but quite possibly inescapable as well.
— From Duff Brenna’s review A Visionary’s Visions
in this issue of Serving House Journal (SHJ-15)
“A master of timing and entertaining dialogue, William Luvaas peoples Tommy’s world with characters that are as outrageous as they are real: Tommy’s depressed mother who never gets out of bed; Crash, a tattooed, motorcycle-riding Jesus freak; Berkeley Don, hairy, kurta-wearing Buddha of the high desert; and changeling Lizard Man who haunts Tommy in his spells, as he takes readers on an unforgettable ride into the illusory world of success and failure and of reality itself. Where do we draw the line between reality and fantasy? To what extent do we write our own destiny, to what extent is it written for us?
“Part satire, part picaresque romp, part speculative adventure, Beneath The Coyote Hills unfolds as a multi-layered allegory that will stay with readers long after the last page.”
— Skylight Books, Los Angeles
...On a conscious level, I have come to realize that I want to write about outsiders, outcasts, ‘losers.’ Their plight speaks to me. My...novel Beneath The Coyote Hills
is about a homeless outcast,
an epileptic tortured by demons and perennially down on his luck,
but resourceful and tough, who evidences that character
alone does not determine our fate, but that we are
impacted as well by fortune, good or bad.
Writer William Luvaas
in W3 Sidecar
(8 September 2016)
Essays, articles, and short stories by Luvaas have appeared in many publications, including The American Fiction Anthology, Antioch Review, Confrontation, Epiphany, Glimmer Train, Grain Magazine, North American Review, Short Story, Stand Magazine, The Sun, Texas Review, The Village Voice, and The Washington Post Book World. He is the recipient of an NEA Fellowship in Fiction and has taught creative writing at San Diego State University, The Writer’s Voice in New York, The UCLA Writing Program, and The University of California, Riverside.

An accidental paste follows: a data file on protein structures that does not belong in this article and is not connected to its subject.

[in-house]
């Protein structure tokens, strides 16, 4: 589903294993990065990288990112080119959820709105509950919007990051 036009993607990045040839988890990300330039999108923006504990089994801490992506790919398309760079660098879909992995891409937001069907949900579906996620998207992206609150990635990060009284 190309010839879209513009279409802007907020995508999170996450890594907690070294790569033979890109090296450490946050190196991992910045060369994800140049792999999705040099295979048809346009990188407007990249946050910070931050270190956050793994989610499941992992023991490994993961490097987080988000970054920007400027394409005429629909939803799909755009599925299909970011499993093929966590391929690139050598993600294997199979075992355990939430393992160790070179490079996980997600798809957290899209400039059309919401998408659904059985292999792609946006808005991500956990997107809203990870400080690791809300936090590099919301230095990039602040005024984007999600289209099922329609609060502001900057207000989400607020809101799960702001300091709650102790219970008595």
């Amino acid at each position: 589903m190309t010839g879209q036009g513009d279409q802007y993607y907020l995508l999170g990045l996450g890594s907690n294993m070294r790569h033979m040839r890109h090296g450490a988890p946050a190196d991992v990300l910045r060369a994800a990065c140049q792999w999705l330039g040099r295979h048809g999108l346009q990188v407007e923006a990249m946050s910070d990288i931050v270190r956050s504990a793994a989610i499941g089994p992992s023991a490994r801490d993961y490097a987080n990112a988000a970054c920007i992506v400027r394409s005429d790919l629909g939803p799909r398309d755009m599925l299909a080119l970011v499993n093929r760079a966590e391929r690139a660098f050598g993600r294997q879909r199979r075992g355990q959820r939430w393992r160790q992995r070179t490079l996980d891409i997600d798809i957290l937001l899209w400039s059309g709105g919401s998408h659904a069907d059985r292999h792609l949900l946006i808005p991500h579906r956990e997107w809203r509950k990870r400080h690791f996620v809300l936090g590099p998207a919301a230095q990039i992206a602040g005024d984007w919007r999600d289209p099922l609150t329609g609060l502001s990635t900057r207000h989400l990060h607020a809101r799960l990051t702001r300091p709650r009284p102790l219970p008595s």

He has also worked as a carpenter, pipe maker, window washer, and freelance journalist; has traveled widely; and has lived in England, Israel, and Spain, as well as for a year in a primitive shelter which he built in a giant stump in the Mendocino County redwoods. He now lives in Los Angeles, California with his wife, Lucinda, a painter and film maker
(Featured Artist in SHJ-14).
• From William Luvaas: The TNB Self-Interview (The Nervous Breakdown, September 21, 2016):
“...Tommy is writing a novel about his alter ego, super rich and confident business mogul V.C. Hoffstatter, who emerges from [the] pages of Tommy’s novel to harass him.”
You’re saying Hoffstatter is Tommy’s creation, not yours? It’s a novel within a novel?
“More like a novel invading a novel. Then we learn that Hoffstatter’s wife has actually written Tommy’s story in her own best-selling novel Under The Hollow Sky. It’s a total hash up. By the end we have no idea—I don’t, anyway—who is writing what or whom. No idea which is the ‘fictive reality’ here and which is illusion.”
• William Luvaas Discusses His Novel with Suzanne Lange on “A Novel Idea,” KRCB podcast, Sonoma County (3 September 2016)
• Consequences Be Damned: Beneath the Coyote Hills by William Luvaas, an interview/review by Elan Barnehama in The Huffington Post (2 September 2016)
• Apocalypse Now, Duff
Brenna’s review of Ashes Rain Down: A Story Cycle by William Luvaas, in
SHJ-7 (Spring 2013)
• Heat Wave, a short story
by William Luvaas in SHJ-3 (Spring 2011)
Other Writings and
Readings at the author's website
[In Beneath the Coyote Hills,
] Luvaas weaves elements of other genres into the narrative, such as slipstream and poetry and even
the sci-fi trope of a boy and his dog, revealing this work in the final analysis as a complex bricolage, a marvelous literary stew
which illustrates perfectly how the artist ‘shapes the beautiful
and the useful out of the dump heap of human life.’ *
— From Clare MacQueen’s review on Amazon,
“Where the Mind’s Scribbling Ends”
* Quotation describing what artists do, by Claude
social anthropologist and key figure in the
structuralist school of thought